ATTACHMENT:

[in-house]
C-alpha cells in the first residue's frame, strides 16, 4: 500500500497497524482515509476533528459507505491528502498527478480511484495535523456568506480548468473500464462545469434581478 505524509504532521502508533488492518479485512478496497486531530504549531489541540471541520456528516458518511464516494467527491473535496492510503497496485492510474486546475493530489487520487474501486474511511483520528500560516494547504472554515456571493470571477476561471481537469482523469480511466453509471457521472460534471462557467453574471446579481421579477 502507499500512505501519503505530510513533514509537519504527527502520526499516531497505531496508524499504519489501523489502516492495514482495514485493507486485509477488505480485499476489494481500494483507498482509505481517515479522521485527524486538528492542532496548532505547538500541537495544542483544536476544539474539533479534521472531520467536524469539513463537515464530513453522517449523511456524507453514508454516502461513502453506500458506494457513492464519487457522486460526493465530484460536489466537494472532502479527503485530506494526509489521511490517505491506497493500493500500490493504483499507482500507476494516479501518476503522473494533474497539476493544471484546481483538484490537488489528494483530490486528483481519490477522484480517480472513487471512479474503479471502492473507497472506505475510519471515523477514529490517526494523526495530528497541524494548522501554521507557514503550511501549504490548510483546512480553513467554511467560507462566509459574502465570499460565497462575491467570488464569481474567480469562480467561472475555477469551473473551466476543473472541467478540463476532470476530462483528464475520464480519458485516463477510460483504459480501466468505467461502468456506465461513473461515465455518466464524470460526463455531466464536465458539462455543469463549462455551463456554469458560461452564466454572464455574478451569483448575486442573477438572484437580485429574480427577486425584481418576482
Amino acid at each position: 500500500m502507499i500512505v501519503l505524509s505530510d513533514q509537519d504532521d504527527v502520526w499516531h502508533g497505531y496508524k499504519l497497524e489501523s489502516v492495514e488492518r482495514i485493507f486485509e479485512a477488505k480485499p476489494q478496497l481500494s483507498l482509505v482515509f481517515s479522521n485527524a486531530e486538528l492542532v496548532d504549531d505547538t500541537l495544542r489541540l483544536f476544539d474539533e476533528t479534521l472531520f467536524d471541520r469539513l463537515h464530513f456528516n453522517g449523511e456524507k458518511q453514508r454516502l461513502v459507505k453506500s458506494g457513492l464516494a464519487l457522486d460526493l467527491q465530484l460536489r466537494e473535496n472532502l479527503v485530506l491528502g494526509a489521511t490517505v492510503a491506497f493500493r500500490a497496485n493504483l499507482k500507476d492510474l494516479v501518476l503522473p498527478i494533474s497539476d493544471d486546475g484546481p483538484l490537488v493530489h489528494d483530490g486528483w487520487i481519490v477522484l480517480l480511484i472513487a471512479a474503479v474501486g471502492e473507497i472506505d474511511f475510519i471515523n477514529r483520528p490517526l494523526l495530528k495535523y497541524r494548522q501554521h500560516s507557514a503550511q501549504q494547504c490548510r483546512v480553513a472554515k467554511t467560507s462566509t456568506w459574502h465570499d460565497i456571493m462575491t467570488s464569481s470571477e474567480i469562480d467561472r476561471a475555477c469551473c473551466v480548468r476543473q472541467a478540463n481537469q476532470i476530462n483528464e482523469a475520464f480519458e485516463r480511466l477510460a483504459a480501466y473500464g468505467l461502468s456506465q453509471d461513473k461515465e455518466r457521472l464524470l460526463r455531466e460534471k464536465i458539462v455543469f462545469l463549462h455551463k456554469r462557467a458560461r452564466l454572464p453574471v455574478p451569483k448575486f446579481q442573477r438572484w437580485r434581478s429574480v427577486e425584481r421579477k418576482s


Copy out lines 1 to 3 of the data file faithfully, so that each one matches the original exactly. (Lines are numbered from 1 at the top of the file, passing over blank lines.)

[in-house]
C-alpha cells in the first residue's frame, strides 16, 4: 500500500497497524482515509476533528459507505491528502498527478480511484495535523456568506480548468473500464462545469434581478 505524509504532521502508533488492518479485512478496497486531530504549531489541540471541520456528516458518511464516494467527491473535496492510503497496485492510474486546475493530489487520487474501486474511511483520528500560516494547504472554515456571493470571477476561471481537469482523469480511466453509471457521472460534471462557467453574471446579481421579477 502507499500512505501519503505530510513533514509537519504527527502520526499516531497505531496508524499504519489501523489502516492495514482495514485493507486485509477488505480485499476489494481500494483507498482509505481517515479522521485527524486538528492542532496548532505547538500541537495544542483544536476544539474539533479534521472531520467536524469539513463537515464530513453522517449523511456524507453514508454516502461513502453506500458506494457513492464519487457522486460526493465530484460536489466537494472532502479527503485530506494526509489521511490517505491506497493500493500500490493504483499507482500507476494516479501518476503522473494533474497539476493544471484546481483538484490537488489528494483530490486528483481519490477522484480517480472513487471512479474503479471502492473507497472506505475510519471515523477514529490517526494523526495530528497541524494548522501554521507557514503550511501549504490548510483546512480553513467554511467560507462566509459574502465570499460565497462575491467570488464569481474567480469562480467561472475555477469551473473551466476543473472541467478540463476532470476530462483528464475520464480519458485516463477510460483504459480501466468505467461502468456506465461513473461515465455518466464524470460526463455531466464536465458539462455543469463549462455551463456554469458560461452564466454572464455574478451569483448575486442573477438572484437580485429574480427577486425584481418576482
Amino acid at each position: 500500500m502507499i500512505v501519503l505524509s505530510d513533514q509537519d504532521d504527527v502520526w499516531h502508533g497505531y496508524k499504519l497497524e489501523s489502516v492495514e488492518r482495514i485493507f486485509e479485512a477488505k480485499p476489494q478496497l481500494s483507498l482509505v482515509f481517515s479522521n485527524a486531530e486538528l492542532v496548532d504549531d505547538t500541537l495544542r489541540l483544536f476544539d474539533e476533528t479534521l472531520f467536524d471541520r469539513l463537515h464530513f456528516n453522517g449523511e456524507k458518511q453514508r454516502l461513502v459507505k453506500s458506494g457513492l464516494a464519487l457522486d460526493l467527491q465530484l460536489r466537494e473535496n472532502l479527503v485530506l491528502g494526509a489521511t490517505v492510503a491506497f493500493r500500490a497496485n493504483l499507482k500507476d492510474l494516479v501518476l503522473p498527478i494533474s497539476d493544471d486546475g484546481p483538484l490537488v493530489h489528494d483530490g486528483w487520487i481519490v477522484l480517480l480511484i472513487a471512479a474503479v474501486g471502492e473507497i472506505d474511511f475510519i471515523n477514529r483520528p490517526l494523526l495530528k495535523y497541524r494548522q501554521h500560516s507557514a503550511q501549504q494547504c490548510r483546512v480553513a472554515k467554511t467560507s462566509t456568506w459574502h465570499d460565497i456571493m462575491t467570488s464569481s470571477e474567480i469562480d467561472r476561471a475555477c469551473c473551466v480548468r476543473q472541467a478540463n481537469q476532470i476530462n483528464e482523469a475520464f480519458e485516463r480511466l477510460a483504459a480501466y473500464g468505467l461502468s456506465q453509471d461513473k461515465e455518466r457521472l464524470l460526463r455531466e460534471k464536465i458539462v455543469f462545469l463549462h455551463k456554469r462557467a458560461r452564466l454572464p453574471v455574478p451569483k448575486f446579481q442573477r438572484w437580485r434581478s429574480v427577486e425584481r421579477k418576482s